1. “You may also want to think about running an independent candidate against JD.”

      WANTED: Resident of Tredyffrin-West to run against popular, well-financed, incumbent supervisor. Must be willing to sacrifice oneself on the altar of ideology in an act of political hara-kiri. Must be able to fog a mirror.

      JP, you’re in the West. Why don’t you run?

    2. An elected group of people is purely political? I’m shocked. Next thing you know, they will be running for something and we’ll have to decide whether or not to VOTE for them.

      1. I think readers understood what I meant. Just like every other elected official (whether local, state or federal); they are beholden to special interest groups & will not buck the system (their party) to stand up for & vote as they truly believe or for the best interests of their constituents. $$$ buys elections these days and has for some time.

        1. “they are beholden to special interest groups”

          The so-called special interest group that any politician is “beholden” to are their constituents, the people that get them elected. They don’t stand outside the polls handing out dollar bills to voters. Each person, regardless of wealth, intelligence, or immutable characteristic, gets exactly the same number of votes – one.

          The people can always throw a bum out when he’s doing a poor job, when folks have been sold a bunch of “hopey, changey” hooey.

        2. I agree with you — what I was saying just as calmly….politics and money has co-opted most reasonable people. It’s an ebay mentality in life — “I won” the auction — no — you paid more than anyone else for the item. Well — I won the election means you cultivated more “support” than your opponent, no matter how that happened. Voters don’t take the time to learn the issues, and even if they do, they have to guess which option is most likely to govern the way they think should be governed.

          Read yesterday’s MLSL article about the person substituting for Falcone for BOS. I don’t know the person at all, and he may be wonderful, but the “credentials” for the Dems putting him up for the seat is this long list of real estate development and big money connections. Do I really want someone who IS a developer/represents developers being on the BOS? No one that teaches in TESD can be on the TESD school board. Fox in hen house indeed.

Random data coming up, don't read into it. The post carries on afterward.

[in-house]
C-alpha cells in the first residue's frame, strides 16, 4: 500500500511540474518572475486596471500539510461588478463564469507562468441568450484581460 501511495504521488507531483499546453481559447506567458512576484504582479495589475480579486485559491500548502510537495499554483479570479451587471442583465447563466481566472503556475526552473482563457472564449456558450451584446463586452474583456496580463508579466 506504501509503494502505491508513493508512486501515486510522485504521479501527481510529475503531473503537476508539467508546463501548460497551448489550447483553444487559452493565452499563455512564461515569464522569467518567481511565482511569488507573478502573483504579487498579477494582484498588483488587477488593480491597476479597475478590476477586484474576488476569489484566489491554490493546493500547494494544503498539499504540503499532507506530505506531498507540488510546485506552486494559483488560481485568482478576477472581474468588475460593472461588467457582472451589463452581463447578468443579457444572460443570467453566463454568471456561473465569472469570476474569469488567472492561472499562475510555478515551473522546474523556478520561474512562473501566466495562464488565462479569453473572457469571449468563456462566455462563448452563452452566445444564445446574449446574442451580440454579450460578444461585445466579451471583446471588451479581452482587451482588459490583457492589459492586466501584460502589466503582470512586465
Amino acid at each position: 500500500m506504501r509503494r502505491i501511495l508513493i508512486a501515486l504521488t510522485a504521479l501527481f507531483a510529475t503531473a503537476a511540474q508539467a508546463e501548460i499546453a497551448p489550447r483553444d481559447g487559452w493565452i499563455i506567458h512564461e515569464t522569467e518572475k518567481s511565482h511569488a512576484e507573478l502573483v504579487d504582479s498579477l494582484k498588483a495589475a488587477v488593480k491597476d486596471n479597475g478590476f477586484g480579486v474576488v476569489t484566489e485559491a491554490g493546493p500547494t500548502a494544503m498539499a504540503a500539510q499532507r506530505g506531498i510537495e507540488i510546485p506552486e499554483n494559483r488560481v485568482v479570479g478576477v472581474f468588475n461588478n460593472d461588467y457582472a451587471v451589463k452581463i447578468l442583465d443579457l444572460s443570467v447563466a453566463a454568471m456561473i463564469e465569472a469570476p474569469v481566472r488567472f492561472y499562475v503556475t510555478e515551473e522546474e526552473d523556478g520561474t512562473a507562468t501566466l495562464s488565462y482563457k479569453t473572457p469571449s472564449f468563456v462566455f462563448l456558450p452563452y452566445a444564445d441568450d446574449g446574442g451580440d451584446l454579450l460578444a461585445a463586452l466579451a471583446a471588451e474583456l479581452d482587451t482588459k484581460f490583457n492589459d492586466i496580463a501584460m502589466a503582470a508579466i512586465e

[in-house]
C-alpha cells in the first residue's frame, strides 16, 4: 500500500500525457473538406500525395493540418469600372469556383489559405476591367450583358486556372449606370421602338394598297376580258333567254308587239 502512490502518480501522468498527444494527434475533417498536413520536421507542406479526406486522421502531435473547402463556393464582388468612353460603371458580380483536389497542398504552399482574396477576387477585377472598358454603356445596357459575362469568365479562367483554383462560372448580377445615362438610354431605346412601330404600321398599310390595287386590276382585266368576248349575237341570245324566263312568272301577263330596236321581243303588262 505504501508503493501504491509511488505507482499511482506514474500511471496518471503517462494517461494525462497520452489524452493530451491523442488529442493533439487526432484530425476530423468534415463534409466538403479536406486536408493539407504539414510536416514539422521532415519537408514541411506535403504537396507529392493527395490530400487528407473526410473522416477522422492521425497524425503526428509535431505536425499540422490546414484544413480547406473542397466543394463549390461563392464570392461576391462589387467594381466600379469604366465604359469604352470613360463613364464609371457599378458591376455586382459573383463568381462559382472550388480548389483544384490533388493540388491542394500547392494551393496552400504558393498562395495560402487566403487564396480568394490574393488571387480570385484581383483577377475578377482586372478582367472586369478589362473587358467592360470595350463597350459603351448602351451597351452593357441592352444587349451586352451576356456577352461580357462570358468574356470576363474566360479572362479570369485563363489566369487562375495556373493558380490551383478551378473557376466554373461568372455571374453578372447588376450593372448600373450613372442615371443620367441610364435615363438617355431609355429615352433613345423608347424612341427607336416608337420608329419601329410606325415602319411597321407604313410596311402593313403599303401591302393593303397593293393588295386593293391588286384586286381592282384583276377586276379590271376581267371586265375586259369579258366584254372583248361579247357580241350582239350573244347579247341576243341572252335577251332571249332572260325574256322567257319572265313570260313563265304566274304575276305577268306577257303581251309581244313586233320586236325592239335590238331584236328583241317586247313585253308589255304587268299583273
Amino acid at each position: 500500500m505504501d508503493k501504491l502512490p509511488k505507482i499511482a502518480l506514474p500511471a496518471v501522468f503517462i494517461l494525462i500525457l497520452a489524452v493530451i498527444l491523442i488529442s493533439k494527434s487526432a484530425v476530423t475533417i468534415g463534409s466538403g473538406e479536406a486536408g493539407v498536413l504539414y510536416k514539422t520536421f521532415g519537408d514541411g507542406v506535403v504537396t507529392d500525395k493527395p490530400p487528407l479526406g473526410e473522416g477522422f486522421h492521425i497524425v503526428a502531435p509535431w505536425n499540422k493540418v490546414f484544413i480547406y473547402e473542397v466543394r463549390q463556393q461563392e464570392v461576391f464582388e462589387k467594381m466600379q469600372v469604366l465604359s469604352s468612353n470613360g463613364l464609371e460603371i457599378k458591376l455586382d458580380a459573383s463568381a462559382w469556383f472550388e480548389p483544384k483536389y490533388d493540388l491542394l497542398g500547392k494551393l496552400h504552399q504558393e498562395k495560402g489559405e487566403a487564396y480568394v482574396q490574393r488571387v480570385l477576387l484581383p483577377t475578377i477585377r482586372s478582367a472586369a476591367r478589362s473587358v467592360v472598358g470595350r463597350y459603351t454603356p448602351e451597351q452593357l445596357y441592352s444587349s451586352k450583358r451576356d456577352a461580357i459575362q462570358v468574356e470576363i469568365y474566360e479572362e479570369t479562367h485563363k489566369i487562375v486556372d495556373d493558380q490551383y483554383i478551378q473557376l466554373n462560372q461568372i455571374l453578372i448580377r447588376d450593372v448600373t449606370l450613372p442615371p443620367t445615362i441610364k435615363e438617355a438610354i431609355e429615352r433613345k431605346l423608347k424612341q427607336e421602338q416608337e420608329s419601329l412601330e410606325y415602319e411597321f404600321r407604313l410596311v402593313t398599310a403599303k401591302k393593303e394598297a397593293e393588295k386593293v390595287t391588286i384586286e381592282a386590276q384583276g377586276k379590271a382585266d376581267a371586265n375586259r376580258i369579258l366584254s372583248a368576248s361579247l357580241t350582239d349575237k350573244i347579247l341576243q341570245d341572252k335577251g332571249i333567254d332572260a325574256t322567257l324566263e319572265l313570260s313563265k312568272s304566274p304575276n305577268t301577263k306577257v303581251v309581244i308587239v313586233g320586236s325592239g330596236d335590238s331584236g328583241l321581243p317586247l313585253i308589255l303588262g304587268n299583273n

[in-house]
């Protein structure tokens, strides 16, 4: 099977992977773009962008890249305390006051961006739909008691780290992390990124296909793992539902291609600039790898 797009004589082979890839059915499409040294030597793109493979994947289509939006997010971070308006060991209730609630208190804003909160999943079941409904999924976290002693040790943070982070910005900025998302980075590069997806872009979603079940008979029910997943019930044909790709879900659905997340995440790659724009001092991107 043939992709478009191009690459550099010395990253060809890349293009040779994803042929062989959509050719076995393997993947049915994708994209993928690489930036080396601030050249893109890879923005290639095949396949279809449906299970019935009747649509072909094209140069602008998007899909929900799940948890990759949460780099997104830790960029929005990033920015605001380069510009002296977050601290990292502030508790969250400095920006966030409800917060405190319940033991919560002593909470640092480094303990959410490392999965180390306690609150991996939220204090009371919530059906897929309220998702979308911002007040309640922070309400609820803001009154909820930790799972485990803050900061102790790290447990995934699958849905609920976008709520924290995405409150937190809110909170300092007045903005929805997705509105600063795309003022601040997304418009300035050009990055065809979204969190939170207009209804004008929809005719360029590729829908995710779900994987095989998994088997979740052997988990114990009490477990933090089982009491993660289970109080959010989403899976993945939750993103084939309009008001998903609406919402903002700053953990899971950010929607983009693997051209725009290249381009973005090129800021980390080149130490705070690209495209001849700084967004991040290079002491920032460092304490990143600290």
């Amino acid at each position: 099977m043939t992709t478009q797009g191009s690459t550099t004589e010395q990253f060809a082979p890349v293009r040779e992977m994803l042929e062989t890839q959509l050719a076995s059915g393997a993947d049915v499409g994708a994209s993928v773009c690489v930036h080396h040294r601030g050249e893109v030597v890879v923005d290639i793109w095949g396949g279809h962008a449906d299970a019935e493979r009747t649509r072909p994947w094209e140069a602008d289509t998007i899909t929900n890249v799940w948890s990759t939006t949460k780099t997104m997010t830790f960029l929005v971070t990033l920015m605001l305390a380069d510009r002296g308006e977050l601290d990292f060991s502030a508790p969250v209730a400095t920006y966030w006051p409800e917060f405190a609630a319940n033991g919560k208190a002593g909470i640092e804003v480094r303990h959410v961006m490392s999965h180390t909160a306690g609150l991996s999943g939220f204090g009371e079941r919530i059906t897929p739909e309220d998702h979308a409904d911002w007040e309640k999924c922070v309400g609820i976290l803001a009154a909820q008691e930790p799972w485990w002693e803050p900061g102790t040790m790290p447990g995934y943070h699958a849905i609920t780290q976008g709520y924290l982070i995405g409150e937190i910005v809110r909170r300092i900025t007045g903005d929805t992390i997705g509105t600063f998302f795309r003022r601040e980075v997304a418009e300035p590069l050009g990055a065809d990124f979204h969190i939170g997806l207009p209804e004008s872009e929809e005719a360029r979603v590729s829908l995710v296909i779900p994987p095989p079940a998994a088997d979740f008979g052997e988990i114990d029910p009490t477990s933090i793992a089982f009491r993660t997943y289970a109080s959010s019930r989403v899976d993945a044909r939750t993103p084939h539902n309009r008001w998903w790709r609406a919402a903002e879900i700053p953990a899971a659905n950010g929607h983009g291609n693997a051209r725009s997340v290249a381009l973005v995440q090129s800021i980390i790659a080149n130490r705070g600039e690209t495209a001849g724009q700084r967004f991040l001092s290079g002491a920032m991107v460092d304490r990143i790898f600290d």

So again, not personal about the candidate (cannot remember name?), but some real pause over what credential being a real estate honcho would provide TAXPAYERS…..

  5. John, your ‘widgets” reference is exactly right. A deal is a deal. And if they wanted to challenge the deal, there were better ways of doing so, instead of making it look like an inside job. Very poorly done. Maybe its style as you said, but I think it is more ‘substance”. In any event it is in poor taste.

  6. moderate.. money has for as long as I can remember bought elections. Doesn’t matter if you are an elepant or mule. It is really wonderous that we have survived for as long as we have..

  7. “Don’t think John would want to go through that again” confirms Bill Aitken’s comment.. But if John ran, he wouldn’t have him to do the harassing.

  8. Voters don’t take the time to learn the issues


    I think this is a pretty accurate statement. So, with that in mind, how come we continue to blame the candidates for using bullet points and sound bites and not running deeper campaigns?

    The candidates are in a situation where that is the only thing that will get through to the people making decisions (the voters) because that is the only thing those people will give the candidates time for.

    If voters took the time to investigate issues, people, etc., the candidates would be forced to provide more information, position detail, etc.

    And before we say the candidates should be responsible for raising the level of debate we need to remember that has been tried and those candidates lose…because they can’t get that level of info through to voters.

    I am not clearing the candidates of all wrong-doing, but we need to be fair to them and admit that the people they must talk to in the election don’t really want to hear them.

  9. yes yes! An informed electorate. The lack thereof has gotten us into deep trouble, on all levels. This may sound very obnoxious but maybe the voting age should be raised to say, 25. The thinking here is there will be less xenophobia about a particular candidate, and 25 year olds hopefully have more worldly experiences than say an 18 year old.

    But where to get information? The family dinner table? Msnbc? (ok for those liberally minded, Fox news? The new york times? )Interesting that an article I read recently decried the lack of HISTORY being taught in high schools generally. Maybe schools should concentrate on history, civics, US government and current events? I believe Conestoga does offer these courses. It SHOULD be sufficient to help our fledgling voters to understand the ramifications of decisions made in the past, and help these yearlings THINK about the decisions they will make in the future. Could there be a teaching bias in schools? Well we know in colleges there are for sure. Would like to be a fly on the wall in a US Gov or history class at Conestoga.

    My own experience has been dinner table discussions have “righted” (not in the political sense) the comments made by teachers at school, even some comments that were not appropriate for that particular class.(English). Is there indoctrination? Subliminally? I was a good student and do not remember this stuff when I was in high school. OK. I’ve opened it up. Let me have it!

    1. Teaching more history in school may be a good idea… depending on who writes the history.

      1. TT that is a good point. Bill Bennett has a good book out that many schools are using Last Best Hope I and II I believe.

        If NBC can accidently on purpose leave “under God” out of the pledge, then one can believe history can be in the eyes of the beholder.